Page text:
Kirk, Russell. Edmund Burke: A Genius Reconsidered. ISI Books, 2009.
A modern-day Edmund Burke surveys his intellectual ancestor. Burke was the essence of conservatism and a study of his life shows how far we have fallen.
Burke’s genius was that he never allowed abstract discussions of “rights” to eclipse common sense and the concrete good.
Further, we can’t simply say Burke supported the American Revolution as such. Burke did not support Revolutions. He simply argued that the British policy of taxing the colonies would harm Britain more than it helped her.
It’s difficult to pin down Burke on natural rights. On one hand, he rejected the idea that there were free-floating, abstract things called rights. If there are such things, they are almost impossible to know (and impossible to distinguish from other free-floating rights). He correctly perceived that rights are secure only within a moral nexus of community and transcendence. (both under attack today, which is why everything is a right, unless it is advocated by conservatives).
Burke’s conception of rights was put to the test in India. Burke saw that the Indians were being exploited, yet how could he go about prosecuting the East India Company? They countered that what they were doing to the Hindus was no worse than what had been happening by their own people for thousands of years. (It’s hard to believe in natural rights and dignity and have a caste system). Further, unlike America, India didn’t have a Judeo-Christian common law tradition. This meant that Burke had to fall back on something like universal rights, but this brought him uncomfortably close to Rousseau.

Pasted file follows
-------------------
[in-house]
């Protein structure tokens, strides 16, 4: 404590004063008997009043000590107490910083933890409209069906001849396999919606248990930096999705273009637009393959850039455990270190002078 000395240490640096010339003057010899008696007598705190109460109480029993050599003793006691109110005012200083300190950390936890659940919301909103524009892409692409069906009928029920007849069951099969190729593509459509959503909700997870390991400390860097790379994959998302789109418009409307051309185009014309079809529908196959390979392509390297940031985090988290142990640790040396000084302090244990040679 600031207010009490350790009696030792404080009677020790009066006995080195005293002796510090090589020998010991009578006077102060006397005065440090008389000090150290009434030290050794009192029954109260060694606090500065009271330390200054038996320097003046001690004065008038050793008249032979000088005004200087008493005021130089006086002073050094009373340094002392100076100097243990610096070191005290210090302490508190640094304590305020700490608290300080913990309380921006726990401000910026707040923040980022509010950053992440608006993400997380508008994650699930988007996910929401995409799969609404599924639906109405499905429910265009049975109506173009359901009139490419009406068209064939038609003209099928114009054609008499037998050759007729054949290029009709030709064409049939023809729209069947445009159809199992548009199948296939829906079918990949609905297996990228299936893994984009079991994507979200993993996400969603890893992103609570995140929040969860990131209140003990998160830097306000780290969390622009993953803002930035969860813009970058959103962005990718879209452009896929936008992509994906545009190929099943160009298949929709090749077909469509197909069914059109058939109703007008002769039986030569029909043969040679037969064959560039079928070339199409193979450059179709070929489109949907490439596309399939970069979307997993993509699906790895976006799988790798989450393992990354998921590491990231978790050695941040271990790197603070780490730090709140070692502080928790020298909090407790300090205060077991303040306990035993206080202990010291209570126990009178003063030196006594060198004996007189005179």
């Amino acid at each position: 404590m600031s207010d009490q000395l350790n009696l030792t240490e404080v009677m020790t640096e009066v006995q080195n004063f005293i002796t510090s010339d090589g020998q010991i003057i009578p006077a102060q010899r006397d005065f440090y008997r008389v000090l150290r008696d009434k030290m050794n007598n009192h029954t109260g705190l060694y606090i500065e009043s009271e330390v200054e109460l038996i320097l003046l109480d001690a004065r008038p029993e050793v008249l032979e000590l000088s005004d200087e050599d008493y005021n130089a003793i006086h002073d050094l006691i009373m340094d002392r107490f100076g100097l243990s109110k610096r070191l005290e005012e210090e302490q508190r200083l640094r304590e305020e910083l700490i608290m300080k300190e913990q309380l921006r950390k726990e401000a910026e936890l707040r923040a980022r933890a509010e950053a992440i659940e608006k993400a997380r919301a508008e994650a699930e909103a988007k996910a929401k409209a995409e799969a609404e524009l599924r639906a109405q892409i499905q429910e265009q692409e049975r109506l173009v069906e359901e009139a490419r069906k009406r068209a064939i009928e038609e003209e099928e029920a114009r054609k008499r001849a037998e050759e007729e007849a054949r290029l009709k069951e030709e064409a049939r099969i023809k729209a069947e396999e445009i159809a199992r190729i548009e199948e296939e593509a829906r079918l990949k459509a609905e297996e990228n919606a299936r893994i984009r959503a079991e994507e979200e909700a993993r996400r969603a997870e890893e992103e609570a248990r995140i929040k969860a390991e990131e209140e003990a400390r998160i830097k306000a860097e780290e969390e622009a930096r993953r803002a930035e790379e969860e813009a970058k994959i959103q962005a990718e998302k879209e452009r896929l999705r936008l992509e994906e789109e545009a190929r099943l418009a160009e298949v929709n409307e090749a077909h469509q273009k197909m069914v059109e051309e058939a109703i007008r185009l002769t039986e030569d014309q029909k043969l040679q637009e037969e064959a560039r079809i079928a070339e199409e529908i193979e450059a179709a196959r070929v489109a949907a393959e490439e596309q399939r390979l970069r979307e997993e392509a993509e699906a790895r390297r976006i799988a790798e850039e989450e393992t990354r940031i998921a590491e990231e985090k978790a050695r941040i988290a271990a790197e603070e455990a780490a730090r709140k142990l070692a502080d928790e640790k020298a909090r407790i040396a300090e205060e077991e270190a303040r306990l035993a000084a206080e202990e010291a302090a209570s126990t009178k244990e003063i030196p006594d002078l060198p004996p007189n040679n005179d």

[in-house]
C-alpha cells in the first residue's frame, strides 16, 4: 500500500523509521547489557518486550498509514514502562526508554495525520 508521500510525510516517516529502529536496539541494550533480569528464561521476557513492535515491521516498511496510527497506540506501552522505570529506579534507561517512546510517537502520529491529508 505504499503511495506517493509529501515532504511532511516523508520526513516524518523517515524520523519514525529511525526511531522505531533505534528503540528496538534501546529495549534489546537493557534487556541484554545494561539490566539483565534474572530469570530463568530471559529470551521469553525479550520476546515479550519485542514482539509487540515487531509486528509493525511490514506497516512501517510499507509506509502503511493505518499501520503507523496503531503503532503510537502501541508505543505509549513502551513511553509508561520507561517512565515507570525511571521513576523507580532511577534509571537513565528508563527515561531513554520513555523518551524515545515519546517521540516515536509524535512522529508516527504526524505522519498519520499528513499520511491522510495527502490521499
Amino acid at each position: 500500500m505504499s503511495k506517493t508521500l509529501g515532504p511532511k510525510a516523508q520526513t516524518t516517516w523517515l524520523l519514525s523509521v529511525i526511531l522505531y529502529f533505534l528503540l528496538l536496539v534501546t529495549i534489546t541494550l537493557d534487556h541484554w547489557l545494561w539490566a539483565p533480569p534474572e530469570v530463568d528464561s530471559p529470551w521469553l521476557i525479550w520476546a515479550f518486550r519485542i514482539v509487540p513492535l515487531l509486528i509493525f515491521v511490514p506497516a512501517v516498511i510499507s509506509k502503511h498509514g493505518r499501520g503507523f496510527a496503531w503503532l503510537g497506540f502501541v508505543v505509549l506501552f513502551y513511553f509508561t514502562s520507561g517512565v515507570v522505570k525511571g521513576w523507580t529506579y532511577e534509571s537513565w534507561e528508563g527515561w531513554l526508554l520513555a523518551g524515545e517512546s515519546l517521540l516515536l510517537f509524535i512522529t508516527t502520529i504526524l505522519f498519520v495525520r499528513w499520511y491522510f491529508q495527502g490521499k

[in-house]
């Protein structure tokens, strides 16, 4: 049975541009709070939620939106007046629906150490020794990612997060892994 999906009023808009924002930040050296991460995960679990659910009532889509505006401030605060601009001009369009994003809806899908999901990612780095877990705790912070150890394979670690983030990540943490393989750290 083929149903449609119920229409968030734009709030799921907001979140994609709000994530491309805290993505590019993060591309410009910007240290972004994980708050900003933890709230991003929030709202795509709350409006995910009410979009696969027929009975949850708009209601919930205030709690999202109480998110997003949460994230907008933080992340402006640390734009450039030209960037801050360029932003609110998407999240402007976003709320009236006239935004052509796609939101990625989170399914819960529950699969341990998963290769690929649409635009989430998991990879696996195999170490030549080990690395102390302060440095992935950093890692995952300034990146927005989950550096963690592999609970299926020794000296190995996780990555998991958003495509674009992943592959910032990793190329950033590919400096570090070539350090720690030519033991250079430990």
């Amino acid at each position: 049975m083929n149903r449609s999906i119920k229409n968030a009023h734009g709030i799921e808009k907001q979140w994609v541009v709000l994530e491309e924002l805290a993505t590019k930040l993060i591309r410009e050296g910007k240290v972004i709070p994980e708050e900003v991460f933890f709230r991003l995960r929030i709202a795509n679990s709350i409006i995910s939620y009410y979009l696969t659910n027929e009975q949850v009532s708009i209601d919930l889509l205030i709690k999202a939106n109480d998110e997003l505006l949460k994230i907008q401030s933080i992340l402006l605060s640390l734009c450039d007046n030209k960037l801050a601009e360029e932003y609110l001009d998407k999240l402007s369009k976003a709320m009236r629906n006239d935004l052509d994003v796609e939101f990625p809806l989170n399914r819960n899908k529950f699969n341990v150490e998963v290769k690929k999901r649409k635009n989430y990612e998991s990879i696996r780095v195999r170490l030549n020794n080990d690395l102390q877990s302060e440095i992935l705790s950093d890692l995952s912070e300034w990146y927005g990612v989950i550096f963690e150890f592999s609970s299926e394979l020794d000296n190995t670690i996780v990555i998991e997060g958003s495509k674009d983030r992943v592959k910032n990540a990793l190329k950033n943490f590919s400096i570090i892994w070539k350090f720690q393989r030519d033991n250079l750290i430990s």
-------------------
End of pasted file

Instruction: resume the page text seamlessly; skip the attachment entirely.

That may be too quick a move,however. Burke’s argument ultimately hinged on his belief in God (thus separating him from Rousseau). If England continued to exploit India, they could no longer claim they were just before God. (This argument wouldn’t work in today’s secular world.)
Natural rights can never be isolated from tradition, which includes both memory of the past and a plurality of social structures today. Among other things, such a natural rights tradition will generate a natural aristocracy (thus separating Burke from radicals like Rousseau).
There are weaknesses and ambiguities in Burke’s thought, to be sure. Nevertheless, he is the standard for which we judge conservatives today. Burke warned against “change for change’s sake,” the perennial temptation for today’s liberal. He would also warn against “importing foreign values” to the rest of the world, the perennial temptation for today’s neoconservative.
On another note, politics aside, Burke should be read simply for the sheer literary delight. He lived in the Age of Johnson and Gibbon and had mastered the art of the near-perfect sentence. Among students of rhetoric, we note that in Burke logos and ethos, style and substance, are united.